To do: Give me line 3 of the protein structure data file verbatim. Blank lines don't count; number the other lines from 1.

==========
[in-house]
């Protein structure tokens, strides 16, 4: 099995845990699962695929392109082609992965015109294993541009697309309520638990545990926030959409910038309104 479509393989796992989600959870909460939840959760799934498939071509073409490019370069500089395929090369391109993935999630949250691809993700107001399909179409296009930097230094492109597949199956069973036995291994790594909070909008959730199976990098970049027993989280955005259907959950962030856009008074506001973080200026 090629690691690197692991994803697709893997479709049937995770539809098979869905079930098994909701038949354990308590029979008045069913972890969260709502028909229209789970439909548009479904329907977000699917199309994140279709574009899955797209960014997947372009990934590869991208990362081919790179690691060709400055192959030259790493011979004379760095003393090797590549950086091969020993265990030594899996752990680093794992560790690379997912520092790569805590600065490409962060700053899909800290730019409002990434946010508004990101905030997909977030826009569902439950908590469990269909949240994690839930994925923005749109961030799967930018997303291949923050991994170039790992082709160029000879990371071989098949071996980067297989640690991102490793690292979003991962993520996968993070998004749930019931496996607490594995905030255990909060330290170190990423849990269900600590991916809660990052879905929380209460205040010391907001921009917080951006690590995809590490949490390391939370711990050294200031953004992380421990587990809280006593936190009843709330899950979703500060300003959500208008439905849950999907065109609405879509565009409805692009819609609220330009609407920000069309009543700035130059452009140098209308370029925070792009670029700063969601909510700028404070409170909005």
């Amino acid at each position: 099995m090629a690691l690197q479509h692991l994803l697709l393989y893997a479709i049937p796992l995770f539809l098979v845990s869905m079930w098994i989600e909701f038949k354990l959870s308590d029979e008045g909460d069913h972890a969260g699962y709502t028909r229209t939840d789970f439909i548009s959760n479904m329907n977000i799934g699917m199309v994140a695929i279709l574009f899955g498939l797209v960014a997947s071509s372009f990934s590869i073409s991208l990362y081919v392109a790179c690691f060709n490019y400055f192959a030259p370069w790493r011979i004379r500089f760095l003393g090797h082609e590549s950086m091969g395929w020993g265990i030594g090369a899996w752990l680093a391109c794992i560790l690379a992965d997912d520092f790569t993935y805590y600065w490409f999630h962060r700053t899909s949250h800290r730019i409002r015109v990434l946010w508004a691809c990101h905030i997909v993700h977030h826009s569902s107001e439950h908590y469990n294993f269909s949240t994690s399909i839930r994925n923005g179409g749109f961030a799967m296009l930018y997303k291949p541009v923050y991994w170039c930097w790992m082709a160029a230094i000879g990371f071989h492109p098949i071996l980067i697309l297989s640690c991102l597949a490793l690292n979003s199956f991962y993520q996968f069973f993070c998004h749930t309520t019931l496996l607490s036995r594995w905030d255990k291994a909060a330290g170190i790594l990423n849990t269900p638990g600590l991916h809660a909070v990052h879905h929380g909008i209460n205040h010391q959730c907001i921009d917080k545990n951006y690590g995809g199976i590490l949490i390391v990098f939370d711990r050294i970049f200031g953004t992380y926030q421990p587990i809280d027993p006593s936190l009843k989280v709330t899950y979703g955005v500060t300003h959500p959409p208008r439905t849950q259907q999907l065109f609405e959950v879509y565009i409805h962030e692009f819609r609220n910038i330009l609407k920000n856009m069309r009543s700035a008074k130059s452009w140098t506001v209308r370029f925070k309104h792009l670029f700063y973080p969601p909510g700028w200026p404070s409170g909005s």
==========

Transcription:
């Amino acid at each position: 099995m090629a690691l690197q479509h692991l994803l697709l393989y893997a479709i049937p796992l995770f539809l098979v845990s869905m079930w098994i989600e909701f038949k354990l959870s308590d029979e008045g909460d069913h972890a969260g699962y709502t028909r229209t939840d789970f439909i548009s959760n479904m329907n977000i799934g699917m199309v994140a695929i279709l574009f899955g498939l797209v960014a997947s071509s372009f990934s590869i073409s991208l990362y081919v392109a790179c690691f060709n490019y400055f192959a030259p370069w790493r011979i004379r500089f760095l003393g090797h082609e590549s950086m091969g395929w020993g265990i030594g090369a899996w752990l680093a391109c794992i560790l690379a992965d997912d520092f790569t993935y805590y600065w490409f999630h962060r700053t899909s949250h800290r730019i409002r015109v990434l946010w508004a691809c990101h905030i997909v993700h977030h826009s569902s107001e439950h908590y469990n294993f269909s949240t994690s399909i839930r994925n923005g179409g749109f961030a799967m296009l930018y997303k291949p541009v923050y991994w170039c930097w790992m082709a160029a230094i000879g990371f071989h492109p098949i071996l980067i697309l297989s640690c991102l597949a490793l690292n979003s199956f991962y993520q996968f069973f993070c998004h749930t309520t019931l496996l607490s036995r594995w905030d255990k291994a909060a330290g170190i790594l990423n849990t269900p638990g600590l991916h809660a909070v990052h879905h929380g909008i209460n205040h010391q959730c907001i921009d917080k545990n951006y690590g995809g199976i590490l949490i390391v990098f939370d711990r050294i970049f200031g953004t992380y926030q421990p587990i809280d027993p006593s936190l009843k989280v709330t899950y979703g955005v500060t300003h959500p959409p208008r439905t849950q259907q999907l065109f609405e959950v879509y565009i409805h962030e692009f819609r609220n910038i330009l609407k920000n856009m069309r009543s700035a008074k130059s452009w140098t506001v209308r370029f925070k309104h792009l670029f700063y973080p969601p909510g700028w200026p404070s409170g909005s």